Today's labour market data highlight the continuing divergence between Scotland and the UK. The jobs market is clearly deteriorating in Scotland while apparently markedly improving in the UK. Employment in the UK rose by 100,000 in the quarter to July - September, an increase of 0.3 per cent. In contrast, Scottish jobs fell by 27,000 a drop of 1.1 per cent.
Looking back on employment since the recession we have the following jobs picture in Scotland and UK.
The UK jobs market has now returned to, and slightly passed, its pre-recession peak, whereas in Scotland employment is still 3.1 per cent below the peak.
These data suggest that output growth in Scotland will have been weaker in the third quarter and I think primarily because of the Olympic 'bounce' effect. Output might be stronger than these jobs figures imply because of the apparent labour productivity effect that has seen output hold up much better than both jobs and the volume of hours, which we noted in the recent Fraser of Allander Institute Commentary here.
But the overall labour market picture is worrying from a Scottish standpoint.
Unemployment continues to rise in Scotland as it falls in the UK. Unemployment rose by 4,000 in Scotland in the quarter to July - September, a rise of 1.8 per cent. In the UK, unemployment dropped by 49,000 a fall of 1.9%. Unemployment now stands at 8.1% in Scotland compared to 7.8% in the UK as the chart below shows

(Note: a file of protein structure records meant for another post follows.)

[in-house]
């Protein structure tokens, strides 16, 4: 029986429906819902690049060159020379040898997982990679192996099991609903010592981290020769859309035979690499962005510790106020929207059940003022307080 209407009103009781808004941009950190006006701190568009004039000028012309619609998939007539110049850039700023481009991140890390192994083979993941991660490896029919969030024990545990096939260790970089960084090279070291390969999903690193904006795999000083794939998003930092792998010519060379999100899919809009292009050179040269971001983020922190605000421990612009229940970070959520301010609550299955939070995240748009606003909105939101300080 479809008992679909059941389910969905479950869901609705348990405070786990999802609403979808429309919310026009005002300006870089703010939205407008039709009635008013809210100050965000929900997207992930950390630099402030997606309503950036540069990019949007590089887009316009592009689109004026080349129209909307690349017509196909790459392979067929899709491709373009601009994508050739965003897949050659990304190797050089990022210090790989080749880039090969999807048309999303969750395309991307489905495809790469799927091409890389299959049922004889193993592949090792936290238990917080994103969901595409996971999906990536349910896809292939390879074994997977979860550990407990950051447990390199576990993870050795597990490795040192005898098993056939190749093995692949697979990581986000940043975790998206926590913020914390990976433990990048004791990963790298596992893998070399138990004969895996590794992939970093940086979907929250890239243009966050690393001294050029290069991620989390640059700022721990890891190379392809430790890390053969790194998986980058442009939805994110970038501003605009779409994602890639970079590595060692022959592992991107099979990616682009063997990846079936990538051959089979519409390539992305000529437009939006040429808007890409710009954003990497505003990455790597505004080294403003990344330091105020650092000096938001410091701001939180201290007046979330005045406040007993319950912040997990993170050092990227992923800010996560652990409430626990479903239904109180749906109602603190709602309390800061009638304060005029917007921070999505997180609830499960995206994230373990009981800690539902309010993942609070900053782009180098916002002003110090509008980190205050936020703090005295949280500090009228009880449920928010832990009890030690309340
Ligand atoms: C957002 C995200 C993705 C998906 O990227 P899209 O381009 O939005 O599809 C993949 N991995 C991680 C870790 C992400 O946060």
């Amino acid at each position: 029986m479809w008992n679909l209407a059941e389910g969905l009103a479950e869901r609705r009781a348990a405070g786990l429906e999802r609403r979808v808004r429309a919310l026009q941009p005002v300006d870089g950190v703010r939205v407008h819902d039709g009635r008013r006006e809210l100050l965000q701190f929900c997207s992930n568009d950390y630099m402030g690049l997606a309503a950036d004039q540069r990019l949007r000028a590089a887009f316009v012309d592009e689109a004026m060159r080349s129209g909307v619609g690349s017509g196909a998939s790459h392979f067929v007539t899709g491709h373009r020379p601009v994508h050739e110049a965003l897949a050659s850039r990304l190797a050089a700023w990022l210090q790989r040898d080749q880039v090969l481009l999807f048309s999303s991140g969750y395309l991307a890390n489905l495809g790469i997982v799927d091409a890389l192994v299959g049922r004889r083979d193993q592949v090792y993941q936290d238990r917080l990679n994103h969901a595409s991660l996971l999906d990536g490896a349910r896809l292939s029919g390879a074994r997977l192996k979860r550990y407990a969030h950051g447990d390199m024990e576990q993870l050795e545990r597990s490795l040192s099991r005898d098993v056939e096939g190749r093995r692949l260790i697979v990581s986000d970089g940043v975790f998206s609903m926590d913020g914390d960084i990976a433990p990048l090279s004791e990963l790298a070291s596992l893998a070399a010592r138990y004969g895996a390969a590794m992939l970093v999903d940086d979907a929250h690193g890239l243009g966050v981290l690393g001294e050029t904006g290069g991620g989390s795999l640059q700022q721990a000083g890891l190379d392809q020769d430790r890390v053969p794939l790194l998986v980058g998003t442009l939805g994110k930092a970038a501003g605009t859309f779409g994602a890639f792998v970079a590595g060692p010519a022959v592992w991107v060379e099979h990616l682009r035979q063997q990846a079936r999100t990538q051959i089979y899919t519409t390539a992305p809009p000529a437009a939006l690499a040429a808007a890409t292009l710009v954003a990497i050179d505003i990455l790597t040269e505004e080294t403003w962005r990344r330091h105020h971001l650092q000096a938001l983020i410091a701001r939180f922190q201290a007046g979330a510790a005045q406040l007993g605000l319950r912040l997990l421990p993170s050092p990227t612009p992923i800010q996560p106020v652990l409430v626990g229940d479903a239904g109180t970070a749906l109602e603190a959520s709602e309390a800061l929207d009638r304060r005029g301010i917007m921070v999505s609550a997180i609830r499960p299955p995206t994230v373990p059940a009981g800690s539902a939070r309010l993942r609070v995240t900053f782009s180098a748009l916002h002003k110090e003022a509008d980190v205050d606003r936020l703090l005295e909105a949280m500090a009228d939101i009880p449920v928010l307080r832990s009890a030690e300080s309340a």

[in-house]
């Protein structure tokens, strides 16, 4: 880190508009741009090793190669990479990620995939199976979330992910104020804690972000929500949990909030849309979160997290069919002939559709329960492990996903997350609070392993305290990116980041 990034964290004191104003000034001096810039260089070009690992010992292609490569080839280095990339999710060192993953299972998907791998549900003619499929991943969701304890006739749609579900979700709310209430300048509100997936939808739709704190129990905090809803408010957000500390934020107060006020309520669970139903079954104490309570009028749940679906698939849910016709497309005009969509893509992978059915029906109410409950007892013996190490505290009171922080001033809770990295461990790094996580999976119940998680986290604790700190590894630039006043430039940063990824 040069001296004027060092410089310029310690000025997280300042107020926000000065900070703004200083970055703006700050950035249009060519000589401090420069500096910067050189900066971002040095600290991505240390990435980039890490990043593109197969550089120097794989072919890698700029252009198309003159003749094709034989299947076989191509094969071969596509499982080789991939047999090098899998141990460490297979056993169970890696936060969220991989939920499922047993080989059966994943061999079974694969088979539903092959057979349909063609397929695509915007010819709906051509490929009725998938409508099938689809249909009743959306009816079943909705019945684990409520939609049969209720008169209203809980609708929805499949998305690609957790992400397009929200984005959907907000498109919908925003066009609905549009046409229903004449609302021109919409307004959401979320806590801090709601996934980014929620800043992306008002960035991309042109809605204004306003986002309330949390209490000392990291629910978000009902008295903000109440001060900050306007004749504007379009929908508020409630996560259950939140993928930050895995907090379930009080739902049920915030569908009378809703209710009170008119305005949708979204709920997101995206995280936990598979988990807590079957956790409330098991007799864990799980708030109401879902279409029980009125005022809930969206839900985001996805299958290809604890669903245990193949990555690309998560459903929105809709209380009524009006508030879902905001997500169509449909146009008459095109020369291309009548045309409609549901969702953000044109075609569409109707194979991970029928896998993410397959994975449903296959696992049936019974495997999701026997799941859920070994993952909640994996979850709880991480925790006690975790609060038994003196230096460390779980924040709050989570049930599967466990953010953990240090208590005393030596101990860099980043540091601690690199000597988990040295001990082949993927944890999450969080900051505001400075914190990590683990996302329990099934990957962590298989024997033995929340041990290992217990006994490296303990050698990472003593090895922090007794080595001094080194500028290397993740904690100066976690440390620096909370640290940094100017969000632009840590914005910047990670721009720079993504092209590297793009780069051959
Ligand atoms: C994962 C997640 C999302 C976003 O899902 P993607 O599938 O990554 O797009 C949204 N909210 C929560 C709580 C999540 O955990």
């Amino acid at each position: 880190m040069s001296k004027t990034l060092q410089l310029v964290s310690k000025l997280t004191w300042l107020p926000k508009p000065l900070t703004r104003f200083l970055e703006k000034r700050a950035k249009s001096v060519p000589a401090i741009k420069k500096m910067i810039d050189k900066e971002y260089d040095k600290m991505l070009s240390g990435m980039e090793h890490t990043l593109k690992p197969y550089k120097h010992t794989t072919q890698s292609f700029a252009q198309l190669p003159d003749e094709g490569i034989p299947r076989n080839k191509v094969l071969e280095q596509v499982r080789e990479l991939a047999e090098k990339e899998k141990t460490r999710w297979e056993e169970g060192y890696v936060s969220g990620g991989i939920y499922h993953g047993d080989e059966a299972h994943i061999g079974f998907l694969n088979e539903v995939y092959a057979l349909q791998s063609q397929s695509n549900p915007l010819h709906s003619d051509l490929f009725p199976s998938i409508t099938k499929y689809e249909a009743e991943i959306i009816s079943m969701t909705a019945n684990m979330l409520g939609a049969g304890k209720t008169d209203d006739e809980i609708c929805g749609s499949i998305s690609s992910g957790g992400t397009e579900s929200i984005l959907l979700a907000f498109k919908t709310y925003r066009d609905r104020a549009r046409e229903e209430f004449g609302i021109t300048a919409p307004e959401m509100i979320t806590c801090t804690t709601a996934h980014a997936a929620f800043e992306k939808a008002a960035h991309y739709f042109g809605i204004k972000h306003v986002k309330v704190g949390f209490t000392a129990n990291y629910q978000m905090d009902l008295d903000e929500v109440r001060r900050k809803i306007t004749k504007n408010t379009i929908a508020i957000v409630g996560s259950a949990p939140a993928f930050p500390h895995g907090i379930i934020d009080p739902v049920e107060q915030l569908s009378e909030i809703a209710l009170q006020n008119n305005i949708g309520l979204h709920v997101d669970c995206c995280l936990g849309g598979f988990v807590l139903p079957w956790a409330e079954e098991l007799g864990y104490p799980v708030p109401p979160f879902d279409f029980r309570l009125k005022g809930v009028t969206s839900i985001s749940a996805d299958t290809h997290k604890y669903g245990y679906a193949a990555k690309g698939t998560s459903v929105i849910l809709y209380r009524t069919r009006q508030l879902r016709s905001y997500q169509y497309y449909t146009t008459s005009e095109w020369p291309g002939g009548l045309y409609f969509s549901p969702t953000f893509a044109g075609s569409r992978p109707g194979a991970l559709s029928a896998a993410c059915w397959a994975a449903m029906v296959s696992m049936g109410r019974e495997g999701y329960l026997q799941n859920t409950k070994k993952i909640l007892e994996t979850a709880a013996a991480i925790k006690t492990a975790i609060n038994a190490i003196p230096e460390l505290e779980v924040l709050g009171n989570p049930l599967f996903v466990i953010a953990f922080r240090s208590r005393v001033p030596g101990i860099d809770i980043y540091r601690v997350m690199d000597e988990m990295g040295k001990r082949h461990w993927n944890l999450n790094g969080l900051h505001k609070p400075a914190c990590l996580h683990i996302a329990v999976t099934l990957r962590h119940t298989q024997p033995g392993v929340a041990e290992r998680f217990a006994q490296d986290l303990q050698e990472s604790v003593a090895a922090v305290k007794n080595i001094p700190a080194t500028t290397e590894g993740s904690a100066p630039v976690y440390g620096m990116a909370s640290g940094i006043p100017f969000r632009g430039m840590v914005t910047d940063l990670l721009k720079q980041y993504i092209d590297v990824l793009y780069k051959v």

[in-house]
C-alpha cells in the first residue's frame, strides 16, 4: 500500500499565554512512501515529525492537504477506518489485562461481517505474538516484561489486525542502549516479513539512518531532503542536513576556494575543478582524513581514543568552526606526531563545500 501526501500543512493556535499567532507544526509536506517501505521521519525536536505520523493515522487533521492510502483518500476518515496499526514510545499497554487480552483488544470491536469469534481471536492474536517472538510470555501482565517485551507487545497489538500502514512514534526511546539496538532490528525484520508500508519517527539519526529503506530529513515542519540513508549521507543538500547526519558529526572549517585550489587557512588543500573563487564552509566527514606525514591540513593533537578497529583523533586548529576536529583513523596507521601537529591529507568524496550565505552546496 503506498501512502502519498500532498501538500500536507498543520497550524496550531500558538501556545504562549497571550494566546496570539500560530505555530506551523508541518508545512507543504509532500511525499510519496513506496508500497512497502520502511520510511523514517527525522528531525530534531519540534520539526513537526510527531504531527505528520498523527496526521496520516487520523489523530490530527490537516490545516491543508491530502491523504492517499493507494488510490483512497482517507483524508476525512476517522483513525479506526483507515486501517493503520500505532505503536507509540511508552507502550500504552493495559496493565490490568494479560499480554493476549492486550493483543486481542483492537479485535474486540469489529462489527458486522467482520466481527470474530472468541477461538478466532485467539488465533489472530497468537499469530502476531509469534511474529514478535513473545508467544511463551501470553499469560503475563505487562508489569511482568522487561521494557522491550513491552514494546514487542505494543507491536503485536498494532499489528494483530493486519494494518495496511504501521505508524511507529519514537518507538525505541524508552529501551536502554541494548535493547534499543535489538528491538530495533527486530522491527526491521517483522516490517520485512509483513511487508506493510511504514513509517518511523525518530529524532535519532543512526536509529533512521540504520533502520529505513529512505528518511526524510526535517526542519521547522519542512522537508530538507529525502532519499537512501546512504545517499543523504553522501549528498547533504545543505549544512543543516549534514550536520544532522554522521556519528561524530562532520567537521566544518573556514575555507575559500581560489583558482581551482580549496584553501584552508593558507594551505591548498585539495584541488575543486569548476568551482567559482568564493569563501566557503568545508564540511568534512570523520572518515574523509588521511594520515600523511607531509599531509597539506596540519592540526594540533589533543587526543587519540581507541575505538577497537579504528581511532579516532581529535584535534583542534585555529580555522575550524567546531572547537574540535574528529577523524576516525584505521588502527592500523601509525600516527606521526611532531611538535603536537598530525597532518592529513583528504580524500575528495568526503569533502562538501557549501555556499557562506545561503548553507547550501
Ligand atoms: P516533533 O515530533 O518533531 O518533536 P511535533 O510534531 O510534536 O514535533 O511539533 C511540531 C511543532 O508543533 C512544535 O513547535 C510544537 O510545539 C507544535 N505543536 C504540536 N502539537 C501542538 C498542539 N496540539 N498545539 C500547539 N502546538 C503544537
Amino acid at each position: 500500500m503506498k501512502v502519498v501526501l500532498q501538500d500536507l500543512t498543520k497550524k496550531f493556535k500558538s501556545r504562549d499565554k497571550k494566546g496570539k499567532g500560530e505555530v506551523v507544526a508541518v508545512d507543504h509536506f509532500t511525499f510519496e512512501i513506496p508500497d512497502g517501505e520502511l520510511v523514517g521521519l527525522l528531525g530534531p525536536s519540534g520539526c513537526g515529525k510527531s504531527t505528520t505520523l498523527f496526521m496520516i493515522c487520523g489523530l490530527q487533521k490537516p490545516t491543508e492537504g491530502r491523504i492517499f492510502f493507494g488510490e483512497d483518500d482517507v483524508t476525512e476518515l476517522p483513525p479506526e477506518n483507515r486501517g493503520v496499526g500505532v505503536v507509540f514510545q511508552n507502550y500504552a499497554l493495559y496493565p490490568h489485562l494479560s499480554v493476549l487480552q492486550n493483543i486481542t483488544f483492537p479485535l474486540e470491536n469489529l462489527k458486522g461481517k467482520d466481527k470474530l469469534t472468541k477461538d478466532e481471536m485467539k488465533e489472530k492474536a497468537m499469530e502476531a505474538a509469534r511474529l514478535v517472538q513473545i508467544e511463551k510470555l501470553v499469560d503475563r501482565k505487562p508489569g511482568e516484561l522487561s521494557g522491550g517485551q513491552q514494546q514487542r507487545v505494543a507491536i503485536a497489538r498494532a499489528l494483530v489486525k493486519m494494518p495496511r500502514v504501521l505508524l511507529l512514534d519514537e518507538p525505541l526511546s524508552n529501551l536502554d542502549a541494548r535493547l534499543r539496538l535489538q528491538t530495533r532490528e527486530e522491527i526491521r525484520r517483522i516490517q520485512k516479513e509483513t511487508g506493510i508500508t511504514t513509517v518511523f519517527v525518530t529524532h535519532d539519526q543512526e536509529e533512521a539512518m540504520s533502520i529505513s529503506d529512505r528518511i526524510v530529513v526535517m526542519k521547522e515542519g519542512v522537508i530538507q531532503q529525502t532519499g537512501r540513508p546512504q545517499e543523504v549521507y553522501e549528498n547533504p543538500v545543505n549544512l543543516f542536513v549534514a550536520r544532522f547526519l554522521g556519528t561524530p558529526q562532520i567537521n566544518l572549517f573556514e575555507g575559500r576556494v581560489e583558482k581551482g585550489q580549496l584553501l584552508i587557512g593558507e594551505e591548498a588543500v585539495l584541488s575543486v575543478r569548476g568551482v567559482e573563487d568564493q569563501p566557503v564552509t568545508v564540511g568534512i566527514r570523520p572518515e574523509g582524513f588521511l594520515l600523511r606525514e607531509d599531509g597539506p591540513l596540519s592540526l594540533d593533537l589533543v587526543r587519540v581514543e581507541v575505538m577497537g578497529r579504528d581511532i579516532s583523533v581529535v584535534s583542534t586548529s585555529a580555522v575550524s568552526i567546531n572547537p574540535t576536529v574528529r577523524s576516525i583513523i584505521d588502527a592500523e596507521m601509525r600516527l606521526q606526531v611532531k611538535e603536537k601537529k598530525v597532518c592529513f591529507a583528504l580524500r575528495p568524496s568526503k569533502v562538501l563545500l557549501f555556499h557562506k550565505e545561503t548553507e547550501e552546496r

It also worth remembering where we have come from. At peak activity before the Great Recession Scottish unemployment had fallen to 3.9 per cent compared to 5.2 per cent in the UK. While this was a boom period and almost certainly unsustainable it does give a pointer on how far the Scottish labour market has to travel to get back to a more normal or natural rate of unemployment. This is likely to be between 5 per cent and 6 per cent.
Moreover, we cannot say that the rise in Scottish unemployment has been worsened by an increase in labour supply. The chart below shows that the activity rate fell in Scotland in the latest quarter and has been on a downward trend since the start of the Great Recession.
We don't know why this is. It may in part be due to a discouraged worker effect as people leave the labour market frustrated by a lack of job opportunities. This may also link to a rise in outmigration as job opportunities have risen in the UK compared to Scotland.
Unfortunately, the data are not available to provide a detailed understanding of what is currently happening on the supply side of the Scottish labour market. Nor, do we really understand where all the jobs have gone.